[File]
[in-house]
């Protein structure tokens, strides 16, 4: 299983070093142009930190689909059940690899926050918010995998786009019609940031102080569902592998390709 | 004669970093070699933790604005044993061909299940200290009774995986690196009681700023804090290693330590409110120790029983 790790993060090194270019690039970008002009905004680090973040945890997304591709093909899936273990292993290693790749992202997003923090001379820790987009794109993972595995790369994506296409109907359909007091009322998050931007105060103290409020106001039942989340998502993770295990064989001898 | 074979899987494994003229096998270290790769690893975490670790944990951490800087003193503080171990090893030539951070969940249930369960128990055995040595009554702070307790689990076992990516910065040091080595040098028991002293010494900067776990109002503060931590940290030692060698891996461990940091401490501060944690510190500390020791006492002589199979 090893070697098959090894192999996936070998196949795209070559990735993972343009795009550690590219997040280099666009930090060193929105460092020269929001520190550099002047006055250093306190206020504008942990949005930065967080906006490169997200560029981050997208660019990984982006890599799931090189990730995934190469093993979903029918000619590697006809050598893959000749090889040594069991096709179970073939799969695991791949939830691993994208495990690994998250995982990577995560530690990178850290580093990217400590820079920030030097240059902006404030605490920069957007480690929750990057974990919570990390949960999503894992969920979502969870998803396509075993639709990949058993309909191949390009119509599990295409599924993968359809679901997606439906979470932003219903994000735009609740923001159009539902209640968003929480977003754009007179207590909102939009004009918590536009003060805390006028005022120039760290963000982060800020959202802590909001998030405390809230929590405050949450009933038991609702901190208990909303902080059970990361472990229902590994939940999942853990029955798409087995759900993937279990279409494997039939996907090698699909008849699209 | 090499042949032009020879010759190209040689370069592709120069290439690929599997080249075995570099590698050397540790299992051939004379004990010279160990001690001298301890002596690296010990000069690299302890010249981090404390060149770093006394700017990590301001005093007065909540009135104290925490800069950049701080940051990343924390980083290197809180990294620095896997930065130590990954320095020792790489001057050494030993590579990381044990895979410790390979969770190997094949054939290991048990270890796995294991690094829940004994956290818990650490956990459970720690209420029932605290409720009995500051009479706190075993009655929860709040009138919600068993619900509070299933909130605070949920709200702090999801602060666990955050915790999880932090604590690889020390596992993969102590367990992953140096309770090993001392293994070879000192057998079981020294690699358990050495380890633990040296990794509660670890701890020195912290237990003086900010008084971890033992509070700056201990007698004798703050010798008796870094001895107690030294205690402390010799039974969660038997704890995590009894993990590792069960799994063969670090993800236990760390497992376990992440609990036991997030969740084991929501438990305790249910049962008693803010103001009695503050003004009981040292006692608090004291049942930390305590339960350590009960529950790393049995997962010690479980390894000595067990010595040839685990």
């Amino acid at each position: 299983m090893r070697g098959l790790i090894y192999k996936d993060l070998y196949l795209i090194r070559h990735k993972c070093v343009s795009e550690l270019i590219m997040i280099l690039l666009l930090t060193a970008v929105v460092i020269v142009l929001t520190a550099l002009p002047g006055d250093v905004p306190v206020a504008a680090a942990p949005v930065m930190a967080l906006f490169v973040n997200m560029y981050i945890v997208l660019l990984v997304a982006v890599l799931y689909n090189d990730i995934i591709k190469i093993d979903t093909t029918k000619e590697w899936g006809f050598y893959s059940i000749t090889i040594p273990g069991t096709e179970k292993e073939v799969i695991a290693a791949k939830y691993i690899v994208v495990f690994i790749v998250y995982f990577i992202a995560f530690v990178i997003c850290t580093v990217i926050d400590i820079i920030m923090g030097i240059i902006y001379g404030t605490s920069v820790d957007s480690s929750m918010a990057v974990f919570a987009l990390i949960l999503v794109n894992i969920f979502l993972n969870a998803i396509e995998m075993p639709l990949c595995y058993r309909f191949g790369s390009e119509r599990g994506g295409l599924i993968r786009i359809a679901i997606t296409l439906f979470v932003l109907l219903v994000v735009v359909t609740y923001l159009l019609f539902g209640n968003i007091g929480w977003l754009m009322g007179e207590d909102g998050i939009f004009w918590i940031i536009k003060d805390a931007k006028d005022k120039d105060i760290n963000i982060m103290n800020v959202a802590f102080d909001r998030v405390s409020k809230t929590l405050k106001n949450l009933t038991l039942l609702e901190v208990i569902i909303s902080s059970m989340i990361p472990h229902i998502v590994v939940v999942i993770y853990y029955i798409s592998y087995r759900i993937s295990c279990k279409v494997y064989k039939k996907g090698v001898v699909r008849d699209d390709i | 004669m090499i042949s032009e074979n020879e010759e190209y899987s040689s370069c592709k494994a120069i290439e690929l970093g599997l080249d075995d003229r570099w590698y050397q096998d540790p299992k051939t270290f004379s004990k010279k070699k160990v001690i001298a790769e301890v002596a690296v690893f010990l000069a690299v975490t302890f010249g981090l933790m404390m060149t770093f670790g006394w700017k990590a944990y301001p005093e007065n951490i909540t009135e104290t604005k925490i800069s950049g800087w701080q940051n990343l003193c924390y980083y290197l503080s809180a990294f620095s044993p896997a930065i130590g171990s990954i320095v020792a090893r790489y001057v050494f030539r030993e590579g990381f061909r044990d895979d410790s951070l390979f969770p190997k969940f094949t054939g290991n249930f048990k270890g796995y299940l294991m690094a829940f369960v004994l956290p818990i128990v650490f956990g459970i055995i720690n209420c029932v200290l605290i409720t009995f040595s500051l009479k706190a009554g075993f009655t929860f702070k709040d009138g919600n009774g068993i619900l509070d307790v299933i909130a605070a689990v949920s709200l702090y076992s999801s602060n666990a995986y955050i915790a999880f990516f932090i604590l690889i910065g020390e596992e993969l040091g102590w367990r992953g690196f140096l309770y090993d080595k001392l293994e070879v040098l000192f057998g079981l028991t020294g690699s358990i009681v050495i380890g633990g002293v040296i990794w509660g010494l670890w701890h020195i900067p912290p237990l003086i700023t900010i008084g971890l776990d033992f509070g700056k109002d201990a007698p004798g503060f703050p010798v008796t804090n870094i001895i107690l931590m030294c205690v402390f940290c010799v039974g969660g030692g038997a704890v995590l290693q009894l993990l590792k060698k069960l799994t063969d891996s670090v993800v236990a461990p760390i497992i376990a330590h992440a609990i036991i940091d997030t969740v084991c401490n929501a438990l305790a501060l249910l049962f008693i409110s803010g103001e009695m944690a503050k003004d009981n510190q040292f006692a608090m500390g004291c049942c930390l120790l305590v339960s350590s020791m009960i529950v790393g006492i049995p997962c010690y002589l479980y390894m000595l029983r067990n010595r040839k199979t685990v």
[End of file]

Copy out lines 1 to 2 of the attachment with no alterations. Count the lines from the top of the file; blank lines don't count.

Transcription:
[in-house]
């Protein structure tokens, strides 16, 4: 299983070093142009930190689909059940690899926050918010995998786009019609940031102080569902592998390709 | 004669970093070699933790604005044993061909299940200290009774995986690196009681700023804090290693330590409110120790029983 790790993060090194270019690039970008002009905004680090973040945890997304591709093909899936273990292993290693790749992202997003923090001379820790987009794109993972595995790369994506296409109907359909007091009322998050931007105060103290409020106001039942989340998502993770295990064989001898 | 074979899987494994003229096998270290790769690893975490670790944990951490800087003193503080171990090893030539951070969940249930369960128990055995040595009554702070307790689990076992990516910065040091080595040098028991002293010494900067776990109002503060931590940290030692060698891996461990940091401490501060944690510190500390020791006492002589199979 090893070697098959090894192999996936070998196949795209070559990735993972343009795009550690590219997040280099666009930090060193929105460092020269929001520190550099002047006055250093306190206020504008942990949005930065967080906006490169997200560029981050997208660019990984982006890599799931090189990730995934190469093993979903029918000619590697006809050598893959000749090889040594069991096709179970073939799969695991791949939830691993994208495990690994998250995982990577995560530690990178850290580093990217400590820079920030030097240059902006404030605490920069957007480690929750990057974990919570990390949960999503894992969920979502969870998803396509075993639709990949058993309909191949390009119509599990295409599924993968359809679901997606439906979470932003219903994000735009609740923001159009539902209640968003929480977003754009007179207590909102939009004009918590536009003060805390006028005022120039760290963000982060800020959202802590909001998030405390809230929590405050949450009933038991609702901190208990909303902080059970990361472990229902590994939940999942853990029955798409087995759900993937279990279409494997039939996907090698699909008849699209 | 090499042949032009020879010759190209040689370069592709120069290439690929599997080249075995570099590698050397540790299992051939004379004990010279160990001690001298301890002596690296010990000069690299302890010249981090404390060149770093006394700017990590301001005093007065909540009135104290925490800069950049701080940051990343924390980083290197809180990294620095896997930065130590990954320095020792790489001057050494030993590579990381044990895979410790390979969770190997094949054939290991048990270890796995294991690094829940004994956290818990650490956990459970720690209420029932605290409720009995500051009479706190075993009655929860709040009138919600068993619900509070299933909130605070949920709200702090999801602060666990955050915790999880932090604590690889020390596992993969102590367990992953140096309770090993001392293994070879000192057998079981020294690699358990050495380890633990040296990794509660670890701890020195912290237990003086900010008084971890033992509070700056201990007698004798703050010798008796870094001895107690030294205690402390010799039974969660038997704890995590009894993990590792069960799994063969670090993800236990760390497992376990992440609990036991997030969740084991929501438990305790249910049962008693803010103001009695503050003004009981040292006692608090004291049942930390305590339960350590009960529950790393049995997962010690479980390894000595067990010595040839685990």